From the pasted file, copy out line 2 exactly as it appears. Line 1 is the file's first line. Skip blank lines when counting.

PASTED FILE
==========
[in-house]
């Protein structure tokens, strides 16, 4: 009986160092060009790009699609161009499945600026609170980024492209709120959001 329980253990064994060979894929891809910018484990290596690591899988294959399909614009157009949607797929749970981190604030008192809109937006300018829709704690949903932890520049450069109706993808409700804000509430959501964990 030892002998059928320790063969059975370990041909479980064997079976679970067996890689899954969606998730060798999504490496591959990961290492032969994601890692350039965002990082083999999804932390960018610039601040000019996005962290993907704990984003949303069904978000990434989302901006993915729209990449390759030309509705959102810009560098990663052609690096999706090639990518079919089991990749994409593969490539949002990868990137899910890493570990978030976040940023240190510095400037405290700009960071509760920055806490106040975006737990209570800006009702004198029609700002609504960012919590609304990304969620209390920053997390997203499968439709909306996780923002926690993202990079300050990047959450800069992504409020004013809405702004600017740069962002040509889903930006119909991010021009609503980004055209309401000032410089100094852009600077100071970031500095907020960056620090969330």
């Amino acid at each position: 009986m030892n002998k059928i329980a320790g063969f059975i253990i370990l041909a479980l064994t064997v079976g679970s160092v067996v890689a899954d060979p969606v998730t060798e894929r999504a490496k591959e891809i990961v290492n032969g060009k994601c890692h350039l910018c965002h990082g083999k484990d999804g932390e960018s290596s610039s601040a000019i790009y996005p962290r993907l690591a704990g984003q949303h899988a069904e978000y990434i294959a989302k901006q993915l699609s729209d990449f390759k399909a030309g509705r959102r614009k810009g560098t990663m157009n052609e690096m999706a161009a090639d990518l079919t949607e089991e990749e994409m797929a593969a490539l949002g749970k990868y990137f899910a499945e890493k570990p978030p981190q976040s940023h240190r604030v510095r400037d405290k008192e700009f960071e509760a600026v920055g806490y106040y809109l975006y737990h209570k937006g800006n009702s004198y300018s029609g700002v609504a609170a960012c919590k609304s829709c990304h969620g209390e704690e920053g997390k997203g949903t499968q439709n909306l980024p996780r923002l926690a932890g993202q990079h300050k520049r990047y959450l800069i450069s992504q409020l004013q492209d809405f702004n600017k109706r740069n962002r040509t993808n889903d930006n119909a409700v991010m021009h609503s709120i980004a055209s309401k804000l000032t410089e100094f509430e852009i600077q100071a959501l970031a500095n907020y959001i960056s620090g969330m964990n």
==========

């Protein structure tokens, strides 16, 4: 009986160092060009790009699609161009499945600026609170980024492209709120959001 329980253990064994060979894929891809910018484990290596690591899988294959399909614009157009949607797929749970981190604030008192809109937006300018829709704690949903932890520049450069109706993808409700804000509430959501964990 030892002998059928320790063969059975370990041909479980064997079976679970067996890689899954969606998730060798999504490496591959990961290492032969994601890692350039965002990082083999999804932390960018610039601040000019996005962290993907704990984003949303069904978000990434989302901006993915729209990449390759030309509705959102810009560098990663052609690096999706090639990518079919089991990749994409593969490539949002990868990137899910890493570990978030976040940023240190510095400037405290700009960071509760920055806490106040975006737990209570800006009702004198029609700002609504960012919590609304990304969620209390920053997390997203499968439709909306996780923002926690993202990079300050990047959450800069992504409020004013809405702004600017740069962002040509889903930006119909991010021009609503980004055209309401000032410089100094852009600077100071970031500095907020960056620090969330």